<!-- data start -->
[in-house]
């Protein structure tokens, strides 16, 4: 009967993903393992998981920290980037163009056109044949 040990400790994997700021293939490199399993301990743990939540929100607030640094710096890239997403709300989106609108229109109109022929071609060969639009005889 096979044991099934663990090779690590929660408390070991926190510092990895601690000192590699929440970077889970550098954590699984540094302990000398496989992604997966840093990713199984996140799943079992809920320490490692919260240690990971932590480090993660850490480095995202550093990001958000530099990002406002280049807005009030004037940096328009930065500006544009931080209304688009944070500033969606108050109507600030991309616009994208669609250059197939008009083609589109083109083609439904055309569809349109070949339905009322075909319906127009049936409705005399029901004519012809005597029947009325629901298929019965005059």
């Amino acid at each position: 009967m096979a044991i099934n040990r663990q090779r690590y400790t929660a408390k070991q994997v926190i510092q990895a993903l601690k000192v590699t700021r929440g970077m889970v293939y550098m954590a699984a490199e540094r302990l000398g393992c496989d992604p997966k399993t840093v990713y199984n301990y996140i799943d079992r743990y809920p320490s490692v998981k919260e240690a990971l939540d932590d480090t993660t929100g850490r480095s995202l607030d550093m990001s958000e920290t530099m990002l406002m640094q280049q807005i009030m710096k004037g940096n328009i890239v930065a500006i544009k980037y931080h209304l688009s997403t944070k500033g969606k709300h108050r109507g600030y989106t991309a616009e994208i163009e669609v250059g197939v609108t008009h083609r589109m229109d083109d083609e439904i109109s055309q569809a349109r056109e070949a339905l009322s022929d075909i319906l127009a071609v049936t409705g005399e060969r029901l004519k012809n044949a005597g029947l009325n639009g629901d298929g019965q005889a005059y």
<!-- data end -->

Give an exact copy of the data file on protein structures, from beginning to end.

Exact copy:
[in-house]
């Protein structure tokens, strides 16, 4: 009967993903393992998981920290980037163009056109044949 040990400790994997700021293939490199399993301990743990939540929100607030640094710096890239997403709300989106609108229109109109022929071609060969639009005889 096979044991099934663990090779690590929660408390070991926190510092990895601690000192590699929440970077889970550098954590699984540094302990000398496989992604997966840093990713199984996140799943079992809920320490490692919260240690990971932590480090993660850490480095995202550093990001958000530099990002406002280049807005009030004037940096328009930065500006544009931080209304688009944070500033969606108050109507600030991309616009994208669609250059197939008009083609589109083109083609439904055309569809349109070949339905009322075909319906127009049936409705005399029901004519012809005597029947009325629901298929019965005059």
């Amino acid at each position: 009967m096979a044991i099934n040990r663990q090779r690590y400790t929660a408390k070991q994997v926190i510092q990895a993903l601690k000192v590699t700021r929440g970077m889970v293939y550098m954590a699984a490199e540094r302990l000398g393992c496989d992604p997966k399993t840093v990713y199984n301990y996140i799943d079992r743990y809920p320490s490692v998981k919260e240690a990971l939540d932590d480090t993660t929100g850490r480095s995202l607030d550093m990001s958000e920290t530099m990002l406002m640094q280049q807005i009030m710096k004037g940096n328009i890239v930065a500006i544009k980037y931080h209304l688009s997403t944070k500033g969606k709300h108050r109507g600030y989106t991309a616009e994208i163009e669609v250059g197939v609108t008009h083609r589109m229109d083109d083609e439904i109109s055309q569809a349109r056109e070949a339905l009322s022929d075909i319906l127009a071609v049936t409705g005399e060969r029901l004519k012809n044949a005597g029947l009325n639009g629901d298929g019965q005889a005059y």